From what I have seen on their website is that they appear to use a lot of supported rails and only a 1.5Kw spindle. I think you need to do some proper research into feed and speeds before buying anything. Are you sure the their machines on designed to run at those speeds or are they just the rapid speeds .. Clive

  3. #3
    I just knew I shouldn't have mentioned the machine or ballscrew design. It's removed now.

    This thread is part of my research into feed rates.

    Everywhere I look I get a different answer, but most of them are 6000mm/min plus.

    I want to know if I can get away with 3500mm/min given the cutting does not need to be at the economic sweet spot for tool life or machine productivity.
    Last edited by jimbo_cnc; 04-03-2015 at 03:28 PM.

  4. #4
    6mm 2flute down spiral
    0.15mm chipload
    10k rpm
    = 3000mm/min

    That might work ?

  5. #5
    Hi jimbo,

    If 3500mm/min is the max rapids of the machine then I doubt you'll be cutting with any decent DOC at 3m/min. For me that's too close for comfort to the performance headroom. I might be wrong and they can run the machine at 5m/min or whatever and just choose 3.5m/min to be conservative.

    I can tell you cutting MDF slowly quickly dulls TCT bits and I wouldn't even bother with HSS as they'll last even less.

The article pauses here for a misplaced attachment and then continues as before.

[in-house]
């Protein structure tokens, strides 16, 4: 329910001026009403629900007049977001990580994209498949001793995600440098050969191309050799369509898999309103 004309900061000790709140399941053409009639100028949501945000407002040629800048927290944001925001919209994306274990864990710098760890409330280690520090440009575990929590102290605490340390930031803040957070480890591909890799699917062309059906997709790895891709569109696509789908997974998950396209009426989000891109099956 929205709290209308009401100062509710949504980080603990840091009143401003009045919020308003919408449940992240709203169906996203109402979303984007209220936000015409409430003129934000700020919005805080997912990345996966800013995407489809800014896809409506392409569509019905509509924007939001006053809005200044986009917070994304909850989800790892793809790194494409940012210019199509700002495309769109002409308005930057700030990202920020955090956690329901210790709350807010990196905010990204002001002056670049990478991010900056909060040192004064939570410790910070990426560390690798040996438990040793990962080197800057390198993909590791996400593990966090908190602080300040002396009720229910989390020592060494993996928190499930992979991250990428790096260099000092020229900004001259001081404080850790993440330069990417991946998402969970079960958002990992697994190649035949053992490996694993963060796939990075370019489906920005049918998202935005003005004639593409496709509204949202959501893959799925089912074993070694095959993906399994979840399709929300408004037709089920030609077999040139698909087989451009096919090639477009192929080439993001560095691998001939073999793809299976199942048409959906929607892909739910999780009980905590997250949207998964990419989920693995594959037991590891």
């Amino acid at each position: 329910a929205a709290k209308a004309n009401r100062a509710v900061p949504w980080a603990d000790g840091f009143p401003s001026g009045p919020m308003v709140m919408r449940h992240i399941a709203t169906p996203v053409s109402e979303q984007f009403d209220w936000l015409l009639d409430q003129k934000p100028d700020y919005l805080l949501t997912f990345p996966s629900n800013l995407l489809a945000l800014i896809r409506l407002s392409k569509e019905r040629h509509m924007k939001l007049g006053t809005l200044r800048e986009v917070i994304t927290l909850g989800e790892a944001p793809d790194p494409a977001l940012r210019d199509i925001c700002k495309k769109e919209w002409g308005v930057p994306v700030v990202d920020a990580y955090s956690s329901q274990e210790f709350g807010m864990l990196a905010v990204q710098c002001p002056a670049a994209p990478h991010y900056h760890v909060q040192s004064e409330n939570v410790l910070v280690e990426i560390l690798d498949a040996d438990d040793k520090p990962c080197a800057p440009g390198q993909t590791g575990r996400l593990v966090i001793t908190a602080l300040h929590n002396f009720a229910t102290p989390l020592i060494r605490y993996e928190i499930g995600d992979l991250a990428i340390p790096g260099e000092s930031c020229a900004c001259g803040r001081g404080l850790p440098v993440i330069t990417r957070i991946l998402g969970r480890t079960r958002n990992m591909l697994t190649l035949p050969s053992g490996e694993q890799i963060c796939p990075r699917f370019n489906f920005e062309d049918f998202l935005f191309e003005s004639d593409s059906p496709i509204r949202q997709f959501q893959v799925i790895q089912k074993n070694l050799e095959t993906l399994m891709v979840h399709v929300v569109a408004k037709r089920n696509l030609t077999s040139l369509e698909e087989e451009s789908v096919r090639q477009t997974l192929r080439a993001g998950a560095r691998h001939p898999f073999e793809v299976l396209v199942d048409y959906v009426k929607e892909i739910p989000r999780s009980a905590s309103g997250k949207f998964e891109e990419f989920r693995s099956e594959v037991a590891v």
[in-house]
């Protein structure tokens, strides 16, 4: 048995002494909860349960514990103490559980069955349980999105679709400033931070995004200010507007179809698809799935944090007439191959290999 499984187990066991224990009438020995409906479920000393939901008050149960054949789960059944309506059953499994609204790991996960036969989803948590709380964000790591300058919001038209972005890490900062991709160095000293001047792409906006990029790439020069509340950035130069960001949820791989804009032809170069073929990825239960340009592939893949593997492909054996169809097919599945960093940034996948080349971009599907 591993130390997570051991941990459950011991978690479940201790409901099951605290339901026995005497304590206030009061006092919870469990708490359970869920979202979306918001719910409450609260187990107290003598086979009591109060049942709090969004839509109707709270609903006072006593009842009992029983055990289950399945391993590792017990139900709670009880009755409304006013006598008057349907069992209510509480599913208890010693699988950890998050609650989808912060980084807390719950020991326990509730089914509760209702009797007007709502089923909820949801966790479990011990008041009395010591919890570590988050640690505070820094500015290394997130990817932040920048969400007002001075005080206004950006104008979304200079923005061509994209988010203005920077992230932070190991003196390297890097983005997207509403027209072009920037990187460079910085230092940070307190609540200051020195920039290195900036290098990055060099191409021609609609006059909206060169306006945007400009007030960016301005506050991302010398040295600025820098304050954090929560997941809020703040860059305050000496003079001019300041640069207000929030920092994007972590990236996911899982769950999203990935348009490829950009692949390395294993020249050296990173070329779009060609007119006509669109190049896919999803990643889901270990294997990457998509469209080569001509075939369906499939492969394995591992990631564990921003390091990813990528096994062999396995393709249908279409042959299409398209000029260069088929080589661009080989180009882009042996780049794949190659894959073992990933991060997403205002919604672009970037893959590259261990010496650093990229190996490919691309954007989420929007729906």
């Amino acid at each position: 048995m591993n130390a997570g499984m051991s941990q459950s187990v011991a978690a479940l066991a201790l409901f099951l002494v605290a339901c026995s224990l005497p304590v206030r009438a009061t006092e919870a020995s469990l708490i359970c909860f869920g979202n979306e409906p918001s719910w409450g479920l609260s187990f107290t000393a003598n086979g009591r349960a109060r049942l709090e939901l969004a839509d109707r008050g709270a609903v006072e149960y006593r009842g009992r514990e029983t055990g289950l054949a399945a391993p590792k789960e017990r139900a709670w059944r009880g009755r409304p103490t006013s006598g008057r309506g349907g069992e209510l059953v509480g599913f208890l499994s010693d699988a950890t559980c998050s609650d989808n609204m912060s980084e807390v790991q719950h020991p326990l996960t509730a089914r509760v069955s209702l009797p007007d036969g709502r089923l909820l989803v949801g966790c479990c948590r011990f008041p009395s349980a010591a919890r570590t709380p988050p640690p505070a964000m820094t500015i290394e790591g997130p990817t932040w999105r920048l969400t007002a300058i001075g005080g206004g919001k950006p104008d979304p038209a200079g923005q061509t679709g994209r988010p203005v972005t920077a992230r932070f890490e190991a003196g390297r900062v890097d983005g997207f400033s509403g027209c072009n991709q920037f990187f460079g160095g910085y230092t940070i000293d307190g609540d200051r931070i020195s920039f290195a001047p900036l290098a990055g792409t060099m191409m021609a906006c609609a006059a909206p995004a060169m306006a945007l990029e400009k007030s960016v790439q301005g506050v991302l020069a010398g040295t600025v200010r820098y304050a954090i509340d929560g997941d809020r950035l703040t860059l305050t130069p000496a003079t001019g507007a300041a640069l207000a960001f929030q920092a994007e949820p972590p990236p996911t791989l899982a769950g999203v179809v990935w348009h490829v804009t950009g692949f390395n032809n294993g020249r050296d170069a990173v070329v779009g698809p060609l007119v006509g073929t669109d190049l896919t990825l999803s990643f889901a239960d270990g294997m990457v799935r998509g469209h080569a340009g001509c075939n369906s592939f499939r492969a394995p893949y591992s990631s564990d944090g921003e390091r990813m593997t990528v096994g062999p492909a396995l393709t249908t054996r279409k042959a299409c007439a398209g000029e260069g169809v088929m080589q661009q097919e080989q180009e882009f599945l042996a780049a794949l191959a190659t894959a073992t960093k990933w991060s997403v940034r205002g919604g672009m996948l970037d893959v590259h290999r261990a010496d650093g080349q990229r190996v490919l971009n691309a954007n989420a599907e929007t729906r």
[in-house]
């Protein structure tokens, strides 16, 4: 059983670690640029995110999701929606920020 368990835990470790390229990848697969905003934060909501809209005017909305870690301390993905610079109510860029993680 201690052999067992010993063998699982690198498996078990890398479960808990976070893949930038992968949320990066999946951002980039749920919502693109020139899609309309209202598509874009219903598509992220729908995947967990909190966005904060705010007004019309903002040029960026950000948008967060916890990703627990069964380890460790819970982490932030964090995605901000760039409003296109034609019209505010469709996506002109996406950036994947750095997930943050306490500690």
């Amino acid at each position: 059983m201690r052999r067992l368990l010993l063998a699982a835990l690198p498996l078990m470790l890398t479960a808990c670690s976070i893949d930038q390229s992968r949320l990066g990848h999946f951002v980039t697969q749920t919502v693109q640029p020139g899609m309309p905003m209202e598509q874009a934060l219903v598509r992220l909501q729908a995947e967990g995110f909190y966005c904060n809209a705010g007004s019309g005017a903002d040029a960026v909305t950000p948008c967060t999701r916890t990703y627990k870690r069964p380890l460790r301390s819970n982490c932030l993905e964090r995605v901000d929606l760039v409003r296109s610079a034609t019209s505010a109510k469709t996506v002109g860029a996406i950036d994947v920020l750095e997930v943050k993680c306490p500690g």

I cut around 6-7m/min with 6-9mm DOC in MDF but really depends on your machine. Spindle speed and the number of flutes is important too. If your really going to cut at slow speeds then definitely stick to single flutes. Don't thrash the shit out the spindle either. MDF doesn't need 24k rpm and the slower you go the less rpm you'll ideally use. There's a point where you'll run out of torque on your spindle though so I've found 10-12k rpm is fine for the feeds I mentioned above.

    You can get away with cutting at slow speeds such as 2-3m/min but make sure your using the right cutter and keep you spindle speed as low as you can otherwise the cutter rubs rather than cuts and that leads to burning and short tool life.

    For wood people think speed is a luxury but having had a machine that cuts at similar rate to what your looking at and now one that cuts it how its supposed to I can tell you its world of difference.